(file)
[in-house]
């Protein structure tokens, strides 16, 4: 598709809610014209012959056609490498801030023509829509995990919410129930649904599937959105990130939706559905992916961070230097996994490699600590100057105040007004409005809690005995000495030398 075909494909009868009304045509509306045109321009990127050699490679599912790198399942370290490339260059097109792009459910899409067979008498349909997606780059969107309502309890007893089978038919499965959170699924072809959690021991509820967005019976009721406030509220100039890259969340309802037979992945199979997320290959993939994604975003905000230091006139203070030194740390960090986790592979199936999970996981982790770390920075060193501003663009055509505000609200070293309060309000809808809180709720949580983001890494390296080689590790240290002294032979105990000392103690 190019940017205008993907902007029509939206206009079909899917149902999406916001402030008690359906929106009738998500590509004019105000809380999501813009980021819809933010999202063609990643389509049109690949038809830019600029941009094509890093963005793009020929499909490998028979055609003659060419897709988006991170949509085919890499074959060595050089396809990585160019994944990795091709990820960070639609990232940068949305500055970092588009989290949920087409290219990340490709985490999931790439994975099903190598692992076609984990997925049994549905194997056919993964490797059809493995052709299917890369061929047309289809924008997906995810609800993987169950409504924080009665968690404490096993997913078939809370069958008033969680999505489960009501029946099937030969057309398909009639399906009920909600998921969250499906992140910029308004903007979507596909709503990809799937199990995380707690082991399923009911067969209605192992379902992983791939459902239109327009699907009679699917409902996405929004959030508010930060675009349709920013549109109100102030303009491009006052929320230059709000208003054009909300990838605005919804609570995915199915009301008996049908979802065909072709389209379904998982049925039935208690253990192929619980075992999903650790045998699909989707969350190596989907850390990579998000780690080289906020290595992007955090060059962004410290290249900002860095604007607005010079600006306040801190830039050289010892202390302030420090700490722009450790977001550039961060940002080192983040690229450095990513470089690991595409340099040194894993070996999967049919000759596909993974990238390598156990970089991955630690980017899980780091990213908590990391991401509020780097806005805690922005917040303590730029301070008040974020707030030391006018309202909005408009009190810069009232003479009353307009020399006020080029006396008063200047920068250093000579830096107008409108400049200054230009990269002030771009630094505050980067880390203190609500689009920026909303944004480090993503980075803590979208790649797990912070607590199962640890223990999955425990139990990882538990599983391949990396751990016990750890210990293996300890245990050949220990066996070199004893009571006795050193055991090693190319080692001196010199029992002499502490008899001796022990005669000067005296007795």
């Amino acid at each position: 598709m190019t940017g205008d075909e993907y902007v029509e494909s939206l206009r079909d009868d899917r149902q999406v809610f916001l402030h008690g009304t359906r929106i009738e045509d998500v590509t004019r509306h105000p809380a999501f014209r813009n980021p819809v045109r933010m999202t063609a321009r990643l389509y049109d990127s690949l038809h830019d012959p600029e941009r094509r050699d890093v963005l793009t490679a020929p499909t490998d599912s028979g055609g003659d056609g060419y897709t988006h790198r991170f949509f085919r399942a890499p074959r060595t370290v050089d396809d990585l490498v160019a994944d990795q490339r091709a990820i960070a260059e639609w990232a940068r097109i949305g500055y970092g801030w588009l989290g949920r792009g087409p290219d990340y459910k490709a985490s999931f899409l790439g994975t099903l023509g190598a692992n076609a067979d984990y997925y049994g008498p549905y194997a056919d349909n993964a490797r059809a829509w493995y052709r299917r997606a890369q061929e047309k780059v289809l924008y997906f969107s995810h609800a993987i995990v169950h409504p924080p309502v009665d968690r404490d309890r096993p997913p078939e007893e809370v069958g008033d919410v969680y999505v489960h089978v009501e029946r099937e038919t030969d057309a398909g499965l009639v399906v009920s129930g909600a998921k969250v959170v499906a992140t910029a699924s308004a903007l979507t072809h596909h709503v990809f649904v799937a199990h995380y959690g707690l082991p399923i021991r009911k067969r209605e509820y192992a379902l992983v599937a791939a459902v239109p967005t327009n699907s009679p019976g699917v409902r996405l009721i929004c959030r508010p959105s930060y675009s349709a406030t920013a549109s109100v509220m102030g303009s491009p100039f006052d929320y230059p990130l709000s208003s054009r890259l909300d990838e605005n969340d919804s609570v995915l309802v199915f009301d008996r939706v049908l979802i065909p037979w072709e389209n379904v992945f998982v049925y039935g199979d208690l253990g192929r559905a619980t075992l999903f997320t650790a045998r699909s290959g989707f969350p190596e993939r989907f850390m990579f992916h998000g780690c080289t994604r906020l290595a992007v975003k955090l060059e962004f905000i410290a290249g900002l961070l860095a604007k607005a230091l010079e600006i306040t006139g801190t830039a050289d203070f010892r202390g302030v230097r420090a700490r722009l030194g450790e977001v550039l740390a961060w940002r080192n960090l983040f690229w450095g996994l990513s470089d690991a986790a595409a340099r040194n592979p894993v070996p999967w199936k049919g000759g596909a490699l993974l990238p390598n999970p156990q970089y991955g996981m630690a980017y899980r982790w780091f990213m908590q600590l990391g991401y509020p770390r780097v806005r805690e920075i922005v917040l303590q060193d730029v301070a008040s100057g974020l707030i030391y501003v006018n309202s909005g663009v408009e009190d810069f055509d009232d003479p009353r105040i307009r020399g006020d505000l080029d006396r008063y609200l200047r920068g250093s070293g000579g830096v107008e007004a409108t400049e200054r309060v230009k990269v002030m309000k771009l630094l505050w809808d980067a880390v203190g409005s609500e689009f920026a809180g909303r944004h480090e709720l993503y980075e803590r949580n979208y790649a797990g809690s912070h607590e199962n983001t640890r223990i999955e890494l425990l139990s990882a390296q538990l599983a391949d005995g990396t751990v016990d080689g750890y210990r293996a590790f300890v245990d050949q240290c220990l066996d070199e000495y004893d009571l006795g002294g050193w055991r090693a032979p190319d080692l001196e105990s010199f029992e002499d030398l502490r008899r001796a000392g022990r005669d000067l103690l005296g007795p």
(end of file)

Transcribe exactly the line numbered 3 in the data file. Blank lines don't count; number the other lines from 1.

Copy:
């Amino acid at each position: 598709m190019t940017g205008d075909e993907y902007v029509e494909s939206l206009r079909d009868d899917r149902q999406v809610f916001l402030h008690g009304t359906r929106i009738e045509d998500v590509t004019r509306h105000p809380a999501f014209r813009n980021p819809v045109r933010m999202t063609a321009r990643l389509y049109d990127s690949l038809h830019d012959p600029e941009r094509r050699d890093v963005l793009t490679a020929p499909t490998d599912s028979g055609g003659d056609g060419y897709t988006h790198r991170f949509f085919r399942a890499p074959r060595t370290v050089d396809d990585l490498v160019a994944d990795q490339r091709a990820i960070a260059e639609w990232a940068r097109i949305g500055y970092g801030w588009l989290g949920r792009g087409p290219d990340y459910k490709a985490s999931f899409l790439g994975t099903l023509g190598a692992n076609a067979d984990y997925y049994g008498p549905y194997a056919d349909n993964a490797r059809a829509w493995y052709r299917r997606a890369q061929e047309k780059v289809l924008y997906f969107s995810h609800a993987i995990v169950h409504p924080p309502v009665d968690r404490d309890r096993p997913p078939e007893e809370v069958g008033d919410v969680y999505v489960h089978v009501e029946r099937e038919t030969d057309a398909g499965l009639v399906v009920s129930g909600a998921k969250v959170v499906a992140t910029a699924s308004a903007l979507t072809h596909h709503v990809f649904v799937a199990h995380y959690g707690l082991p399923i021991r009911k067969r209605e509820y192992a379902l992983v599937a791939a459902v239109p967005t327009n699907s009679p019976g699917v409902r996405l009721i929004c959030r508010p959105s930060y675009s349709a406030t920013a549109s109100v509220m102030g303009s491009p100039f006052d929320y230059p990130l709000s208003s054009r890259l909300d990838e605005n969340d919804s609570v995915l309802v199915f009301d008996r939706v049908l979802i065909p037979w072709e389209n379904v992945f998982v049925y039935g199979d208690l253990g192929r559905a619980t075992l999903f997320t650790a045998r699909s290959g989707f969350p190596e993939r989907f850390m990579f992916h998000g780690c080289t994604r906020l290595a992007v975003k955090l060059e962004f905000i410290a290249g900002l961070l860095a604007k607005a230091l010079e600006i306040t006139g801190t830039a050289d203070f010892r202390g302030v230097r420090a700490r722009l030194g450790e977001v550039l740390a961060w940002r080192n960090l983040f690229w450095g996994l990513s470089d690991a986790a595409a340099r040194n592979p894993v070996p999967w199936k049919g000759g596909a490699l993974l990238p390598n999970p156990q970089y991955g996981m630690a980017y899980r982790w780091f990213m908590q600590l990391g991401y509020p770390r780097v806005r805690e920075i922005v917040l303590q060193d730029v301070a008040s100057g974020l707030i030391y501003v006018n309202s909005g663009v408009e009190d810069f055509d009232d003479p009353r105040i307009r020399g006020d505000l080029d006396r008063y609200l200047r920068g250093s070293g000579g830096v107008e007004a409108t400049e200054r309060v230009k990269v002030m309000k771009l630094l505050w809808d980067a880390v203190g409005s609500e689009f920026a809180g909303r944004h480090e709720l993503y980075e803590r949580n979208y790649a797990g809690s912070h607590e199962n983001t640890r223990i999955e890494l425990l139990s990882a390296q538990l599983a391949d005995g990396t751990v016990d080689g750890y210990r293996a590790f300890v245990d050949q240290c220990l066996d070199e000495y004893d009571l006795g002294g050193w055991r090693a032979p190319d080692l001196e105990s010199f029992e002499d030398l502490r008899r001796a000392g022990r005669d000067l103690l005296g007795p």